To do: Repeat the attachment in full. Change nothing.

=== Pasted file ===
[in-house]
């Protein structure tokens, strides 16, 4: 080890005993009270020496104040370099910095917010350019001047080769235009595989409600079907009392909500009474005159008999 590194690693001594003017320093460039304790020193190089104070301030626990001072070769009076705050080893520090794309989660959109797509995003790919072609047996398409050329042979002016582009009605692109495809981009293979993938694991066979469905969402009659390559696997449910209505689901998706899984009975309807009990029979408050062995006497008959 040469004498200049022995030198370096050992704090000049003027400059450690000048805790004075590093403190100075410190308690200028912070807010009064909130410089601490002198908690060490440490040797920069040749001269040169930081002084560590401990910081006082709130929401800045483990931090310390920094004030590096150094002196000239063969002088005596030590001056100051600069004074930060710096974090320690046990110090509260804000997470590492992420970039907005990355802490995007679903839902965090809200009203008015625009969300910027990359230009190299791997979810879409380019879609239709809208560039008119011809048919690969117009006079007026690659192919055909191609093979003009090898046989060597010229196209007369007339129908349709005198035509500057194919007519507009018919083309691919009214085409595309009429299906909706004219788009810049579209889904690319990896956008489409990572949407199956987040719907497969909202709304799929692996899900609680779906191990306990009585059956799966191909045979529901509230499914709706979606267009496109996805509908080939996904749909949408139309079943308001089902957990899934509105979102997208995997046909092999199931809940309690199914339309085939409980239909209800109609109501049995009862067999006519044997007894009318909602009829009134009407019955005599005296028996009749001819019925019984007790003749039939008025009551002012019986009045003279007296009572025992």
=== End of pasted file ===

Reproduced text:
[in-house]
């Protein structure tokens, strides 16, 4: 080890005993009270020496104040370099910095917010350019001047080769235009595989409600079907009392909500009474005159008999 590194690693001594003017320093460039304790020193190089104070301030626990001072070769009076705050080893520090794309989660959109797509995003790919072609047996398409050329042979002016582009009605692109495809981009293979993938694991066979469905969402009659390559696997449910209505689901998706899984009975309807009990029979408050062995006497008959 040469004498200049022995030198370096050992704090000049003027400059450690000048805790004075590093403190100075410190308690200028912070807010009064909130410089601490002198908690060490440490040797920069040749001269040169930081002084560590401990910081006082709130929401800045483990931090310390920094004030590096150094002196000239063969002088005596030590001056100051600069004074930060710096974090320690046990110090509260804000997470590492992420970039907005990355802490995007679903839902965090809200009203008015625009969300910027990359230009190299791997979810879409380019879609239709809208560039008119011809048919690969117009006079007026690659192919055909191609093979003009090898046989060597010229196209007369007339129908349709005198035509500057194919007519507009018919083309691919009214085409595309009429299906909706004219788009810049579209889904690319990896956008489409990572949407199956987040719907497969909202709304799929692996899900609680779906191990306990009585059956799966191909045979529901509230499914709706979606267009496109996805509908080939996904749909949408139309079943308001089902957990899934509105979102997208995997046909092999199931809940309690199914339309085939409980239909209800109609109501049995009862067999006519044997007894009318909602009829009134009407019955005599005296028996009749001819019925019984007790003749039939008025009551002012019986009045003279007296009572025992």